Factor (F) VIII is a large plasma glycoprotein that functions as an essential cofactor for the proteolytic activation of FX by activated FIX within the intrinsic pathway of blood coagulation . Deficiency or dysfunction of FVIII results in hemophilia A, which is phenotypically stratified as mild, moderate or severe disease based on residual plasma FVIII activity of > 5%, 1%–5% or < 1%, respectively. FVIII is synthesized as a single-chain polypeptide of approximately 280 kDa with the domain structure A1-a1-A2-a2-B-ap-A3-C1-C2, with italics denoting heavy chain acidic regions and a light chain activation peptide [2,3]. This domain structure is also shared by the homologous coagulation cofactor, FV. Following synthesis, cleavage within the B domain results in a variably sized heavy chain (A1-a1-A2-a2-B, 90–200 kDa) and a light chain (ap-A3-C1-C2, 80 kDa) that are associated as a heterodimer through a divalent metal ion linkage between the A1 and A3 domains . The A domains share 35–40% amino acid identity and are homologous to the A domains of ceruloplasmin and FV. The C domains also display 35–40% amino acid identity to each other and to FV and are homologous to proteins that are capable of binding negatively charged phospholipids, suggesting a role in phospholipid interactions [2,3,5].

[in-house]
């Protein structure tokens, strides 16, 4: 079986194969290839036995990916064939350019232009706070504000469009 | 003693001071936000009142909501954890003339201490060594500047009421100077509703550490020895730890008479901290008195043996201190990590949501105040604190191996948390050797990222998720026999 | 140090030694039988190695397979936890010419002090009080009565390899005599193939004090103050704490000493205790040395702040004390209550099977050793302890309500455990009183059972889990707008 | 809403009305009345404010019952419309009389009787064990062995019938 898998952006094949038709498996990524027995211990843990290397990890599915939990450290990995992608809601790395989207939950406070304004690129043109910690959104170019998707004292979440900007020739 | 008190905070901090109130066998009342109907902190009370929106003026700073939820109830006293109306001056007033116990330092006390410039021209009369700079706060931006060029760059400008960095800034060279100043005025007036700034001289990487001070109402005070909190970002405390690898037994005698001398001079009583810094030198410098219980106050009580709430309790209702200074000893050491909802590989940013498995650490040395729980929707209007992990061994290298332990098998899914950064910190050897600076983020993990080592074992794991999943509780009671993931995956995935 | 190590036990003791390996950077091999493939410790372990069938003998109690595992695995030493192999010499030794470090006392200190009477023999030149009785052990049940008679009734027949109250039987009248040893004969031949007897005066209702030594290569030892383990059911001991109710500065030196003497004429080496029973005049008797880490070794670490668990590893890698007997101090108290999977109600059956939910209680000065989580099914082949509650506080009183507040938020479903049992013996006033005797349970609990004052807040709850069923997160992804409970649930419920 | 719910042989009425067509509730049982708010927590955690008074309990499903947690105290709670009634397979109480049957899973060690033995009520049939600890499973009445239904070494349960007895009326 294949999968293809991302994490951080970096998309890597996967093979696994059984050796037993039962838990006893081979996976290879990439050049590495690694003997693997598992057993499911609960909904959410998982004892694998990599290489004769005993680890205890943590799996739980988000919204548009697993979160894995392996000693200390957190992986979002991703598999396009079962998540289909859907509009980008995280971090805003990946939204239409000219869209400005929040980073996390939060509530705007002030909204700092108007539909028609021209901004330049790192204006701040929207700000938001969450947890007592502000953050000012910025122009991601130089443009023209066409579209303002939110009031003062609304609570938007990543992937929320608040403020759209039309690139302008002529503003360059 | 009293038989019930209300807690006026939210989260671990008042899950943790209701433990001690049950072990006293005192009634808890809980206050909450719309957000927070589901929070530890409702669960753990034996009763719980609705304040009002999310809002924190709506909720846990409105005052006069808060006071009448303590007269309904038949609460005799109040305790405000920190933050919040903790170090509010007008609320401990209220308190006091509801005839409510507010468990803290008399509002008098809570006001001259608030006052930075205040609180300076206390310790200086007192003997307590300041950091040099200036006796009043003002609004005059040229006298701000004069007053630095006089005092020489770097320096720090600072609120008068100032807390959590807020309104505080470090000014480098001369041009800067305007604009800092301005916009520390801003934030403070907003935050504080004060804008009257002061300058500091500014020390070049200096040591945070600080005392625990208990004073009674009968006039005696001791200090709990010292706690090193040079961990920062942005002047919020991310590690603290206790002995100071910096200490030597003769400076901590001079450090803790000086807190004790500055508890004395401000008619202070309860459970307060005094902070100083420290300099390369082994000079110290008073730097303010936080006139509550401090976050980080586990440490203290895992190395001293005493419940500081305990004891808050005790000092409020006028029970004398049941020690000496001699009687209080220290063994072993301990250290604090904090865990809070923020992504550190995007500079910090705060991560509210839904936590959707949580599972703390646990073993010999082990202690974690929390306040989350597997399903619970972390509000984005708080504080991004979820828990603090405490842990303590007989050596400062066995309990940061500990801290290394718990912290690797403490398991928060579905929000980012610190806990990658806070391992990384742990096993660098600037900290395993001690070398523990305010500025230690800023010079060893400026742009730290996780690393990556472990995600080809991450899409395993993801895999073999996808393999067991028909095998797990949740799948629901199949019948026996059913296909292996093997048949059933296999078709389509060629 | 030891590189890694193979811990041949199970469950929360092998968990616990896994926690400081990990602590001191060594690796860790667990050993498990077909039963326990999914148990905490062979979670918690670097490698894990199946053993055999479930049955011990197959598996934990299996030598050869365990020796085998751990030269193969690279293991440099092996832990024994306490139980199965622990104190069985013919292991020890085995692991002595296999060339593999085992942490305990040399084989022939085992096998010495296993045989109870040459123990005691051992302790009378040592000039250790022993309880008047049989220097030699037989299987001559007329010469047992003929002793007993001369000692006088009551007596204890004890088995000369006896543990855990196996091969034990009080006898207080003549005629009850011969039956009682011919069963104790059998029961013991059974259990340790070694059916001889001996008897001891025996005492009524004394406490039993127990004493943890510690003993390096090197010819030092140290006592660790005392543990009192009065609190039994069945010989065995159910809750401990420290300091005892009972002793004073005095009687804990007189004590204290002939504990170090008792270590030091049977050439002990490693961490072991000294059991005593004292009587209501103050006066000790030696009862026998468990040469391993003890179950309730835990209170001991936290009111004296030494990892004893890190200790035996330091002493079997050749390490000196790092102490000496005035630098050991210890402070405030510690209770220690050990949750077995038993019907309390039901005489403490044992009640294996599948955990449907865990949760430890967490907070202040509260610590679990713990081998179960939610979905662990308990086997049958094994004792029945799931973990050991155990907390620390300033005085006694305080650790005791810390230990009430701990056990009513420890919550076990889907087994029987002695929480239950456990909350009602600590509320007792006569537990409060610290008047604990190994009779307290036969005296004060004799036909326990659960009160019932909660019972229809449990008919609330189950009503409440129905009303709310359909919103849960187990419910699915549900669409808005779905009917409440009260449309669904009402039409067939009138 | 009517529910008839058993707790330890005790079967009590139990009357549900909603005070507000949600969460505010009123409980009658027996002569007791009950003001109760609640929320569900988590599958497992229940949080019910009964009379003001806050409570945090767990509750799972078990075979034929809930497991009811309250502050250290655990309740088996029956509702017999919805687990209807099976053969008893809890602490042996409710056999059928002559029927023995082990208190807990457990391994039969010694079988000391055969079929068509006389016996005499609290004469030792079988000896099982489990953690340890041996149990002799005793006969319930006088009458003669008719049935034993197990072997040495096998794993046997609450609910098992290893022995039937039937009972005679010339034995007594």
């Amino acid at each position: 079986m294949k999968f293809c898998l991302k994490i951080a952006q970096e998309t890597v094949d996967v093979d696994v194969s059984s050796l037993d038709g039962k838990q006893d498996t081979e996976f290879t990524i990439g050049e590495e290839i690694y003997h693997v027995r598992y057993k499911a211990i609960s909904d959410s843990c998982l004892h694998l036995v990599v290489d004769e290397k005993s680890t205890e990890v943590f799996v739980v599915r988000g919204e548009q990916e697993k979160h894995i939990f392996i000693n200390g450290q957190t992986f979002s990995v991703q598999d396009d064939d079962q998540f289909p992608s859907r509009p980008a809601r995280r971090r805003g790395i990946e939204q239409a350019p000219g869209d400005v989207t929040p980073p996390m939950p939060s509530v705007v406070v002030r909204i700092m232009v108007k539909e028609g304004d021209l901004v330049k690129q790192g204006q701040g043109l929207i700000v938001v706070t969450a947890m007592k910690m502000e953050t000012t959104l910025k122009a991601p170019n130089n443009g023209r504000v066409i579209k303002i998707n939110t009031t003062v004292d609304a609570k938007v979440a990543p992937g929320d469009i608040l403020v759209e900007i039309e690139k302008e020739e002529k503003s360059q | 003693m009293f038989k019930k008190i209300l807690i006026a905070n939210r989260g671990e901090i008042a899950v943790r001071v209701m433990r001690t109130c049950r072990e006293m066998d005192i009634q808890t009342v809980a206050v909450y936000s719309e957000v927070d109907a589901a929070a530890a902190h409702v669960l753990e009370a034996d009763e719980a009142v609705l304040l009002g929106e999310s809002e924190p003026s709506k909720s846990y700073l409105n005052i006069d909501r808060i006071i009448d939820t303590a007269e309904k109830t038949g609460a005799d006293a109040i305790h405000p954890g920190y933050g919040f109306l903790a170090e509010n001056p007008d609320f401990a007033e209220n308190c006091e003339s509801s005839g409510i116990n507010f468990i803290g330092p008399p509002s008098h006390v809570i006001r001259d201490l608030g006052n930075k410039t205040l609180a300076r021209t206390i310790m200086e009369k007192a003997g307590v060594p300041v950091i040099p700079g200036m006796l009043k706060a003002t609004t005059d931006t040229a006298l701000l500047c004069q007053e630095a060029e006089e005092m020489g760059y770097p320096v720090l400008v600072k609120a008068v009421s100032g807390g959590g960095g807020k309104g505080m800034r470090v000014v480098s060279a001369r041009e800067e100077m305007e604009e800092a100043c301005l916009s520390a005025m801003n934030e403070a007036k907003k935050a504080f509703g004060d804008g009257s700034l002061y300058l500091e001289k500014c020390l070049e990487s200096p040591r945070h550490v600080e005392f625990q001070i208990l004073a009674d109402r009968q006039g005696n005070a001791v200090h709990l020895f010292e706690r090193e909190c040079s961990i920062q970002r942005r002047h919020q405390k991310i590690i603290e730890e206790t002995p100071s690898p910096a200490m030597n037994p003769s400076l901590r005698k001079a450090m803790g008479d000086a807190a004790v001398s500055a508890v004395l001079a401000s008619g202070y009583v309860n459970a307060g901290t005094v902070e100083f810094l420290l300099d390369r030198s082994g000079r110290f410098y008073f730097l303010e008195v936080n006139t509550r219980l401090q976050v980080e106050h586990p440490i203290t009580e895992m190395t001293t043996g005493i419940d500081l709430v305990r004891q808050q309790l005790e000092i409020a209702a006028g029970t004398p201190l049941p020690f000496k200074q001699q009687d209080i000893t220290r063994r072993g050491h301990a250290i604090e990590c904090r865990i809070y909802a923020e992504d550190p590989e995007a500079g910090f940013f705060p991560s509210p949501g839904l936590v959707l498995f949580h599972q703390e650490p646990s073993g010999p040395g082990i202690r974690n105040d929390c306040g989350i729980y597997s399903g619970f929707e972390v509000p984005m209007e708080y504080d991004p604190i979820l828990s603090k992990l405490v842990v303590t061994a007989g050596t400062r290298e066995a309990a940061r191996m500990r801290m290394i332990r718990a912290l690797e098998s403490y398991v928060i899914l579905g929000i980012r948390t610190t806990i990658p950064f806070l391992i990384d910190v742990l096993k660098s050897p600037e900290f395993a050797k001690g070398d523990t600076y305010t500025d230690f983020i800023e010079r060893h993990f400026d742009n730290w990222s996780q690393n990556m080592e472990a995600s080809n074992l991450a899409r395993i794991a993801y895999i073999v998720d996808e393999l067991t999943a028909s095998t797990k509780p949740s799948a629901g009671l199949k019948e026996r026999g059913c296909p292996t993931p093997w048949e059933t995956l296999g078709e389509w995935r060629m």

A database of mutations described as causing hemophilia A is available on the Internet at The Haemophilia A Mutation, Structure, Test and Resource Site (HAMSTeRS: http://hadb.org.uk/; Accessed 12 October 2010). Common gene derangements include gene inversions, insertions and large and small gene deletions, typically associated with a severe phenotype. However, point mutations (missense, nonsense and messenger RNA splice-site mutations) represent approximately 70% of the described molecular defects in hemophilia A. The study of FVIII missense mutations, in particular, has provided insights on: structure and function of FVIII, mechanisms of hemophilia A, and risk of inhibitors developing to FVIII replacement therapy. Over 900 such missense mutations have now been described and occur throughout the entire coding region for FVIII. Although missense mutations have been shown to interfere with FVIII biosynthesis and secretion, there are a number of hemophilia A missense mutations that affect the functional properties of FVIII. These are clustered in regions known to interact with FIXa, FX, von Willebrand factor (VWF) and the phospholipid surface or affect the stability of FVIII after activation by thrombin . However, those missense mutations characterized to date have all been located within the A and C domains of FVIII.